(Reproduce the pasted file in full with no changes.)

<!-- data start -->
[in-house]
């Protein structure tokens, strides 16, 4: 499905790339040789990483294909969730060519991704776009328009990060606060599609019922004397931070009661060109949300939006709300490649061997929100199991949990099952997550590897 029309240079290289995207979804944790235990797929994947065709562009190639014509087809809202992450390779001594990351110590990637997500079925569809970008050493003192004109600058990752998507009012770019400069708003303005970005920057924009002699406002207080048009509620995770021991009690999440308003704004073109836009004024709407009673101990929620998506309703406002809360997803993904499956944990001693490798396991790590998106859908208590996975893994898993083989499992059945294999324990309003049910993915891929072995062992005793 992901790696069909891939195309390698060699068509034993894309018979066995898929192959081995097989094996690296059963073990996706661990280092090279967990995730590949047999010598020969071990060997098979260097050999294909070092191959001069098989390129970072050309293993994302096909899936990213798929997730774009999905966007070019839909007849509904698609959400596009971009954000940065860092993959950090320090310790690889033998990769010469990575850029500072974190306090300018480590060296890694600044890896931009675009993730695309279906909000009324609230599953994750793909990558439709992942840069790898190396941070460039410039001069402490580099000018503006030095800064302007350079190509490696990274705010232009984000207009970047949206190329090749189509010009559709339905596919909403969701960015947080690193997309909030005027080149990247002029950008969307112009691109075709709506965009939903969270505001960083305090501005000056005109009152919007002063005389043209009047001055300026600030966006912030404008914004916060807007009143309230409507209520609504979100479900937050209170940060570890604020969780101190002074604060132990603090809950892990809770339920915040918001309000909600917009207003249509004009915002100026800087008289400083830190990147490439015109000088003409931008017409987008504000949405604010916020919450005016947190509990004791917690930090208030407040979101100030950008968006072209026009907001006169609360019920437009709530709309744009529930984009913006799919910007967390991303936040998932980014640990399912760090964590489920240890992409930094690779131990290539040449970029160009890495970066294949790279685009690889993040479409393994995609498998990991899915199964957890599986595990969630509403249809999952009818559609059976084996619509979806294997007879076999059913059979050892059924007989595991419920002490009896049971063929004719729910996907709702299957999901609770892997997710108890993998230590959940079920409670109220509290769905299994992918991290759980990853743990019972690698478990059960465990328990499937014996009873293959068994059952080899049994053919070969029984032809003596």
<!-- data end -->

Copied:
[in-house]
């Protein structure tokens, strides 16, 4: 499905790339040789990483294909969730060519991704776009328009990060606060599609019922004397931070009661060109949300939006709300490649061997929100199991949990099952997550590897 029309240079290289995207979804944790235990797929994947065709562009190639014509087809809202992450390779001594990351110590990637997500079925569809970008050493003192004109600058990752998507009012770019400069708003303005970005920057924009002699406002207080048009509620995770021991009690999440308003704004073109836009004024709407009673101990929620998506309703406002809360997803993904499956944990001693490798396991790590998106859908208590996975893994898993083989499992059945294999324990309003049910993915891929072995062992005793 992901790696069909891939195309390698060699068509034993894309018979066995898929192959081995097989094996690296059963073990996706661990280092090279967990995730590949047999010598020969071990060997098979260097050999294909070092191959001069098989390129970072050309293993994302096909899936990213798929997730774009999905966007070019839909007849509904698609959400596009971009954000940065860092993959950090320090310790690889033998990769010469990575850029500072974190306090300018480590060296890694600044890896931009675009993730695309279906909000009324609230599953994750793909990558439709992942840069790898190396941070460039410039001069402490580099000018503006030095800064302007350079190509490696990274705010232009984000207009970047949206190329090749189509010009559709339905596919909403969701960015947080690193997309909030005027080149990247002029950008969307112009691109075709709506965009939903969270505001960083305090501005000056005109009152919007002063005389043209009047001055300026600030966006912030404008914004916060807007009143309230409507209520609504979100479900937050209170940060570890604020969780101190002074604060132990603090809950892990809770339920915040918001309000909600917009207003249509004009915002100026800087008289400083830190990147490439015109000088003409931008017409987008504000949405604010916020919450005016947190509990004791917690930090208030407040979101100030950008968006072209026009907001006169609360019920437009709530709309744009529930984009913006799919910007967390991303936040998932980014640990399912760090964590489920240890992409930094690779131990290539040449970029160009890495970066294949790279685009690889993040479409393994995609498998990991899915199964957890599986595990969630509403249809999952009818559609059976084996619509979806294997007879076999059913059979050892059924007989595991419920002490009896049971063929004719729910996907709702299957999901609770892997997710108890993998230590959940079920409670109220509290769905299994992918991290759980990853743990019972690698478990059960465990328990499937014996009873293959068994059952080899049994053919070969029984032809003596």